From Oregon to Washington (Mile 1,984-2,297)
Inner Tube Update
So, in the last blog I mentioned I was beginning to carry an inner tube. I’m sure everyone is on the edge of their seat to hear what happened.
Well I’m happy to inform you that I was able to not only enjoy river rapids with my $10 Rite Aid inner tube (thank you Bend, OR) but myself and my group was able to have lunch in the middle of a lake. One hot day, Lab Rat, Pineapple Boy, and I decided to have lunch at a lake, and I immediately saw it as an inner tube opportunity. The boys helped me in taking turns by blowing up the inner tube and then we each took turns paddling around the lake. It’s a wonderful thing being 60 miles away from civilization and having an inner tube day with your friends.
We’re not passing as many lakes in Washington as we did in Oregon, so I gifted the inner tube to another hiker for him and his friends to enjoy. However, I have a feeling a new inner tube may make its way into my pack when we reach the Sierras.
If you’ve been following for a while, you will know by now that one thing consumes the thoughts of every thru-hiker: food. Timberline Lodge sits at the base of Mt. Hood and is a legend on the PCT for its buffet breakfast. Hikers will hike 30+ miles once they know they’re close to this legendary spread of eggs, smoked salmon, and fruit platters.
I didn’t end up hiking a crazy mile day to get there, but man oh man, was walking up to Mt. Hood worth it. The Timberline lodge is quite an elegant place with pretty expensive rooms. I decided to sleep behind the lodge in the PCT camping area. When it was time for breakfast, scruffy hikers with wide eyes and growling stomachs piled into the buffet, along with clean proper ‘town people’ who had stayed inside the lodge. We definitely got our money’s worth as we each ate four plates of food, minimum to quench our hunger.
Spoiled by Family
Two of my aunts live in Oregon and were able to join me and my smelly tramily for the Timberline Breakfast. Afterwards, they graciously hosted, fed, and helped with the chores for Lab Rat and me. On trail I’ve had many incredible zero days (days where you walk zero miles), but spending time with my aunts was definitely the most relaxing so far. We bought and shipped all the food we need for all of Washington, ate incredibly well, went to Silver Falls, and then would end each day with a jump in the hot tub.
I was spoiled rotten and am so grateful for my time there!
Bridge of the Gods
My first day of the PCT I began to envision all of the iconic landmarks I would see. One of the most iconic landmarks is the Bridge of the Gods. It’s a bridge along the PCT that marks the exit from Oregon to the entrance of Washington. It also symbolizes the first state that I’ve fully walked through (still coming back for you California). As I walked across the bridge, I chuckled to myself at the thought of a girl from Southern California walking all the way to Washington. It sounds like something only a crazy person would do, and I apparently fit the bill.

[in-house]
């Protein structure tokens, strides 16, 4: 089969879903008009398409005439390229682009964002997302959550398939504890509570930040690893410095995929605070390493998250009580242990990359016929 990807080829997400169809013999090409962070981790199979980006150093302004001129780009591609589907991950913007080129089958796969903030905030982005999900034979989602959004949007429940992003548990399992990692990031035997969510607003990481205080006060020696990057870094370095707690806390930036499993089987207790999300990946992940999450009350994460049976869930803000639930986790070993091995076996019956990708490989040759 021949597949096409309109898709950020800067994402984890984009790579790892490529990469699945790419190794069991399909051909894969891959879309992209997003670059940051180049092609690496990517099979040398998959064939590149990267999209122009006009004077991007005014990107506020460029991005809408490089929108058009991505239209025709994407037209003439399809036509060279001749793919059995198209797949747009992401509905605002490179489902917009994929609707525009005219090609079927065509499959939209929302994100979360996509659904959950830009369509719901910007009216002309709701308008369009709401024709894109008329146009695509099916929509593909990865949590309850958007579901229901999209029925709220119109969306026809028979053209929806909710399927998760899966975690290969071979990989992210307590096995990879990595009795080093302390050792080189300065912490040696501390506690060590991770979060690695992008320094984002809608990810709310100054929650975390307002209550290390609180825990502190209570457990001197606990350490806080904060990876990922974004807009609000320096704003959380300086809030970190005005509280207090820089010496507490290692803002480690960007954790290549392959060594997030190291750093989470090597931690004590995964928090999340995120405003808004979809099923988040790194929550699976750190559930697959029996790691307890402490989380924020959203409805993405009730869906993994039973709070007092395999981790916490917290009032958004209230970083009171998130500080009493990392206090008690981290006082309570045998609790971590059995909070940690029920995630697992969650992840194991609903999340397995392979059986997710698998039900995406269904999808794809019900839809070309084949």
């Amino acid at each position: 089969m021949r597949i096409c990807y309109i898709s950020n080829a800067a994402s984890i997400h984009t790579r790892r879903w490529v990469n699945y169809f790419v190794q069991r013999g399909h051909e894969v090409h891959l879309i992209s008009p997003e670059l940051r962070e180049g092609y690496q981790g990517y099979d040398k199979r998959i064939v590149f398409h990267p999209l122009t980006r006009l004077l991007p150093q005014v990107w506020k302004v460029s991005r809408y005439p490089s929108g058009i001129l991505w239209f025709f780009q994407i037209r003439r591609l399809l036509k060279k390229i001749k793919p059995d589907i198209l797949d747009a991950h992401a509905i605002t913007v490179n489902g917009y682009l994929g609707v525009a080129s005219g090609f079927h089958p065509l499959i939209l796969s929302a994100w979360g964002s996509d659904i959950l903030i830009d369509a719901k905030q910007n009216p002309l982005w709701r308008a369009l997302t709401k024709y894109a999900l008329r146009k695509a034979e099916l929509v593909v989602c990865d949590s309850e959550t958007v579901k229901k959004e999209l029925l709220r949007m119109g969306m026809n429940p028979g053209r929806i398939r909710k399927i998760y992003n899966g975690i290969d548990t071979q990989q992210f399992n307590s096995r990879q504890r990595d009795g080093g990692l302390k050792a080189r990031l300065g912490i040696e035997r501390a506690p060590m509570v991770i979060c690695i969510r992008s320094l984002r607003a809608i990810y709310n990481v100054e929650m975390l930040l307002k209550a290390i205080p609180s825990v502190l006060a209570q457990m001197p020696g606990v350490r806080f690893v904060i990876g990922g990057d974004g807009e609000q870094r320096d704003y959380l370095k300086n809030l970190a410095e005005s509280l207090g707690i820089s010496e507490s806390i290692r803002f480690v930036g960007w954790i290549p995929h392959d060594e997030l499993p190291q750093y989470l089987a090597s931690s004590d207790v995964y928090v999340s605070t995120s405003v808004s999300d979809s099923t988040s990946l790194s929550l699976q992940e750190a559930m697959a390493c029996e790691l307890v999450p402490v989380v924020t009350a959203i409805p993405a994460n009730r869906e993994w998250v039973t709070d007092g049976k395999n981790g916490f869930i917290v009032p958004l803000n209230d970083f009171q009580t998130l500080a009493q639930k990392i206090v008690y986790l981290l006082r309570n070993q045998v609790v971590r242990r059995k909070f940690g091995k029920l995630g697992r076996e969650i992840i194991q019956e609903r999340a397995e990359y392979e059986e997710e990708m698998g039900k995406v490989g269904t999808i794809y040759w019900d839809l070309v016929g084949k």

Trail Magic…on Horseback?
Washington is considered the most rural state on the PCT. Because of this, folks passing out trail magic are much more rare, and even more appreciated. I was exceptionally hungry in this past stretch and found myself needing to ration my food towards the end. One day three riders on horseback were coming down on the trail and I stopped to talk to them. They were staying at a horse camp not too far from the PCT and had loads of questions about how long I’d been walking, etc. After talking to the group, they offered me the granola bars they were carrying with them.
‘You have no idea how much this changes the next few days for me!’ I told them. Essentially, they had given me just the amount of bars I needed to stop rationing my food.
Goat Rocks Wilderness
Often people’s favorite part of Washington is Goat Rocks Wilderness, and I can see why. The day we were walking through Goat Rocks started off clear, with a wisp of a cloud in the distance. ‘Wow, I bet the clouds will make the landscape even more stunning,’ I thought to myself. We began walking through Goat Rocks and were surrounded by beautiful sheer cliffs and mountainsides, punctuated by crystal clear waterfalls. Then, the cloud descended. The rest of our time in Goat Rocks Wilderness was spent traversing mountainsides in a cloud with wind so strong I struggled to walk in a straight line.
Not every day has perfect weather, but I’m still grateful for the bits of the Wilderness we saw. It was absolutely breathtaking.
Counting Down the Miles
Still, I get at least one moment every day where I’m overwhelmed with gratitude. I’ve dreamed of doing the PCT for so long. I’ve pinched pennies to make sure I had enough savings and attempted to get a permit multiple times. Now, I’m finally here, living my dream, and all I have to do is take it in. However, it doesn’t matter how much you love something (for me it’s running around in the woods), it’ll get tiring after a while. I’ve noticed that in Washington, as beautiful as it is, I’m counting down the miles instead of enjoying each mile. I think of each mile through Washington as one mile closer to my promised land: the Sierra Nevada (where I’ll be ending my adventure).
I’m coming to realize that this new mindset isn’t necessarily bad, it’s just different. I still have moments of each day that I cherish and still know this is the one place I want to be, but sometimes walking can just be a bit dull.
Currently, I’m looking for a new luxury item to mix things up. In the desert, I had my water gun and in Oregon I had my inner tube. Let me know if you have suggestions!
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